- 2 tbsp soy sauce
- 3 tbsp sugar
- 1 1/2 tsp garlic powder
- 6 tbsp peanut butter (or 4 1/2 tbsp peanut butter powder plus 1 1/2 tbsp water)
- 1 tbsp salt (more to taste if you like)
- 1 tbsp lime juice
- 1 tbsp rice vinegar
- 1-2 tbsp fresh ginger (sliced or minced) or 1 tsp ginger powder
- 3/4 bunch of cilantro (stalks included)
- 1/4 tsp red or cayenne pepper
Place all ingredients in blender. Blend until smooth. Taste and add salt if necessary.
- 1 pound ground pork (we’ve tried chicken, turkey, and ground beef, but pork is the best tasting)
- 1 onion diced
- 1 sweet potato diced
- 2 celery stalks diced
- 2 carrots diced
- 1 cup broccoli florets cut small
- 1 bell pepper diced (we prefer red)
- 1 squash or zucchni diced
Should be about five cups of vegetables total when diced.
Heat saute pan over medium heat. Place small amount of coconut oil in pan and brown pork with a pinch or two of salt. Dump meat in a bowl, and add a little more oil. Place harder vegetables in the pan (carrots and sweet potato) and add pinch of salt. Saute until they just begin to soften. Dump in bowl with meat. Repeat the process with broccoli and squash. Then repeat again with celery, onion, and peppers.
Place pork and all vegetables back in the pan and pour curry sauce over the meat/vegetable mixture. Stir occasionally until warmed through. Serve over jasmine rice.
This is an adaptation of Alton Brown’s Lemon-Ginger Frozen Yogurt Recipe. You can use store bought yogurt, but that’s expensive, so I make my own.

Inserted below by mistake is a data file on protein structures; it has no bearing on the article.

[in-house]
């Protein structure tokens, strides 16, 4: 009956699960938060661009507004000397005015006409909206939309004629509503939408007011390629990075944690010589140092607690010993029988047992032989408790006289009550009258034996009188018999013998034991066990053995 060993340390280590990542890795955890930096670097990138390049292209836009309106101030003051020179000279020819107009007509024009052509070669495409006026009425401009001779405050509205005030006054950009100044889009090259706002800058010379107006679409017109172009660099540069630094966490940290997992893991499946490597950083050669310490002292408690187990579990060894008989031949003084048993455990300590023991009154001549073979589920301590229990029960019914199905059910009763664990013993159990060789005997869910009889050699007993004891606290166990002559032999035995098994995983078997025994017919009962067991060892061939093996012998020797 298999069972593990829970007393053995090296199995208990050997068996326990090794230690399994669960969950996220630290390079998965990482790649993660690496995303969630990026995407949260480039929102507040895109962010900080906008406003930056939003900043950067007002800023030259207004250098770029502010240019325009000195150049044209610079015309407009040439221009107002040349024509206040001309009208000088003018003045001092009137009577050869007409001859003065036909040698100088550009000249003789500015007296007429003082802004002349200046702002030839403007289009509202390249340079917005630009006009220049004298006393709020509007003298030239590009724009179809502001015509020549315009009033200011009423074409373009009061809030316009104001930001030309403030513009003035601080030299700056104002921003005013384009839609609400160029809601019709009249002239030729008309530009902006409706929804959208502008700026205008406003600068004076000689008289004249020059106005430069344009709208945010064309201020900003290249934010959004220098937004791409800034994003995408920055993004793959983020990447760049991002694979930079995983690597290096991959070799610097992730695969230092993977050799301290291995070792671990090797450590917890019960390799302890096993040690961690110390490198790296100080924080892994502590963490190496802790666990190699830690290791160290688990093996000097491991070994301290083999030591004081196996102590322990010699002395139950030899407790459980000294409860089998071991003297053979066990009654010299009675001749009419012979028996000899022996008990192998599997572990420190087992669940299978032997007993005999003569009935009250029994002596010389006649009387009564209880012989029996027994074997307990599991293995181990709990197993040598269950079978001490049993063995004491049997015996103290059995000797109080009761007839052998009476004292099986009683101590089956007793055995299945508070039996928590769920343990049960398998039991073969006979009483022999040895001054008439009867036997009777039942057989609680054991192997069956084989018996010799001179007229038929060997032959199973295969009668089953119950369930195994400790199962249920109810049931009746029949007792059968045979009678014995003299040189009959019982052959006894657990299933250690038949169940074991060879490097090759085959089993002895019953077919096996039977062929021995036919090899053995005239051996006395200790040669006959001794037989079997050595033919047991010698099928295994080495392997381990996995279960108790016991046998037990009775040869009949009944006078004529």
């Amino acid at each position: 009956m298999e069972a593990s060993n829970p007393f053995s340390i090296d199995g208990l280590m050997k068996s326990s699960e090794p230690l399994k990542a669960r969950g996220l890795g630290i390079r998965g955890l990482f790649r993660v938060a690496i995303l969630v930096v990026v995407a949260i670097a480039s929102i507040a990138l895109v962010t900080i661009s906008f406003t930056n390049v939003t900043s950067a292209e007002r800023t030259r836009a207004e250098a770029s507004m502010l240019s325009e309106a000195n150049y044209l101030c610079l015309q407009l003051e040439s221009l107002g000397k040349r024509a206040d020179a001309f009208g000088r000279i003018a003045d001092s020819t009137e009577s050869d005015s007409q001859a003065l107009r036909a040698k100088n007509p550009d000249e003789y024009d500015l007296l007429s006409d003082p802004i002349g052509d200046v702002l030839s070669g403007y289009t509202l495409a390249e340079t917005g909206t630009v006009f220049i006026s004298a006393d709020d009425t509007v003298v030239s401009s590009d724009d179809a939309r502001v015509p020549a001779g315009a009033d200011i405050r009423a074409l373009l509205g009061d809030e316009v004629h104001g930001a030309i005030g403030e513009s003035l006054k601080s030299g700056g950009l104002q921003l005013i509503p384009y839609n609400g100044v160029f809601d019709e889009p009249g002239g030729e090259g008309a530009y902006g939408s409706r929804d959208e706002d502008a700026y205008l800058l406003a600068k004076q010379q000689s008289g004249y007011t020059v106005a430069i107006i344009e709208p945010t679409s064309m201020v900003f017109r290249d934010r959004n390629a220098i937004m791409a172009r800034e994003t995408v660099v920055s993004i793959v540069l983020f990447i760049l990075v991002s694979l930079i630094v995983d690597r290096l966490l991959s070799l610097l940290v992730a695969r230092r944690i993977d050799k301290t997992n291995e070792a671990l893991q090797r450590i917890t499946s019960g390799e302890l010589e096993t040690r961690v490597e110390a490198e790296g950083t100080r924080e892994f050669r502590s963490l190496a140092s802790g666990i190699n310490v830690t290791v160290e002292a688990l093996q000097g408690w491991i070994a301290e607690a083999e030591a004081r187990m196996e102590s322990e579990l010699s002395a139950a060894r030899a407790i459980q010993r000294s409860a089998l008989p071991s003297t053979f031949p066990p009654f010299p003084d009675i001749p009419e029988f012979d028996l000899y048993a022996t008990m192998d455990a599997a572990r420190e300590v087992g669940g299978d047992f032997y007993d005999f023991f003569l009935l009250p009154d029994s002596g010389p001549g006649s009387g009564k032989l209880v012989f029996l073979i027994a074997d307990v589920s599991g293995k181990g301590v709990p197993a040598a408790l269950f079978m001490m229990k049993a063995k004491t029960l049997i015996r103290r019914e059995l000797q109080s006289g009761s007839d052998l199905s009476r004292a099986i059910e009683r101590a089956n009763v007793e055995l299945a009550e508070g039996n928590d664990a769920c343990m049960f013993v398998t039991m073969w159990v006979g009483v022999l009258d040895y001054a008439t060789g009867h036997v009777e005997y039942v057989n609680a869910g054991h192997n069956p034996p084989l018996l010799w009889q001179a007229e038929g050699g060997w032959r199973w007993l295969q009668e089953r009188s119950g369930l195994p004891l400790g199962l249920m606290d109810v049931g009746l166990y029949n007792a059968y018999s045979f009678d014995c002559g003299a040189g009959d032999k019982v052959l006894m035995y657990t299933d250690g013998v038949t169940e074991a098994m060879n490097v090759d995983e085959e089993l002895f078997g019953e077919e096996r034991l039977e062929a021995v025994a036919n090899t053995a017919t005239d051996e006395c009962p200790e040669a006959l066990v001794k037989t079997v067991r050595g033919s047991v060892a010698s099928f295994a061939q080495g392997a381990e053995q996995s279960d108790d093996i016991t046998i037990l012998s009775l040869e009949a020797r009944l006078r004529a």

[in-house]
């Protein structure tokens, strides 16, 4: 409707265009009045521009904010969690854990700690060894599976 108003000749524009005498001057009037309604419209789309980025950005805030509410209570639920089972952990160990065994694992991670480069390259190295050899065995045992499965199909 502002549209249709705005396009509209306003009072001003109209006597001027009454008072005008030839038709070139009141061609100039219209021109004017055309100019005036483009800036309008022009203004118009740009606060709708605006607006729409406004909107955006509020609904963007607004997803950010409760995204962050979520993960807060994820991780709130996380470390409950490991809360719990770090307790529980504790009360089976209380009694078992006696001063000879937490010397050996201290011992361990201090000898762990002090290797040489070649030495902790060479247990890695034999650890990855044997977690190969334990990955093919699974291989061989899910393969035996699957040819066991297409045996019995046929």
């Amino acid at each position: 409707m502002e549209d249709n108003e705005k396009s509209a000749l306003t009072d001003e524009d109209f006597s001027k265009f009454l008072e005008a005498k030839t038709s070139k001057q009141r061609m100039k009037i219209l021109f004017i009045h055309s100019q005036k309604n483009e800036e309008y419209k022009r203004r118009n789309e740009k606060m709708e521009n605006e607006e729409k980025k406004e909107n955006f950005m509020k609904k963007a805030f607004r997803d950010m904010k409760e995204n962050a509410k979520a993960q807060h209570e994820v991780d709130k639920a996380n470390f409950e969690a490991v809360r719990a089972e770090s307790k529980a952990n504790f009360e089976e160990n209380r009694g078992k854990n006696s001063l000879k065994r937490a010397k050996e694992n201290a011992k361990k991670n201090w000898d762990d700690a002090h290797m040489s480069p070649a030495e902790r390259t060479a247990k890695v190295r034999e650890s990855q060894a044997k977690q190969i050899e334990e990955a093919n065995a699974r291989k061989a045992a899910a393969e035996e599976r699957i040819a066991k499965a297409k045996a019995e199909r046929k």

Step 1: Make Yogurt
- Pour 2 quarts of milk into a 3 quart container and add one packet of dry powdered milk (enough to make one quart).
- Turn oven on for two minutes
- Microwave milk until it is 120 degrees (about 6-8 minutes)
- Cool milk until it is 110 degrees
- Add 1 cup live culture yogurt and stir
- Place container in oven
- You’ll need to monitor the temperature of the mixture. You want to try and keep it between 100 and 115 degrees. (Turning the oven on for two minutes every two hours does the trick for me. Helps if you have a probe thermometer.)
- Remove when done 4 -8 hours. The longer you leave it the gellier it will be but the tarter it will be.
Step 2: Make Yogurt Cheese
- Pour Yogurt into a colander lined with cheese cloth. Place a weight plate and small weight on top (can of soup works).
- Place colander over large bowl and refrigerate over night.
- In the morning, the bowl will have whey which you can use for protein shakes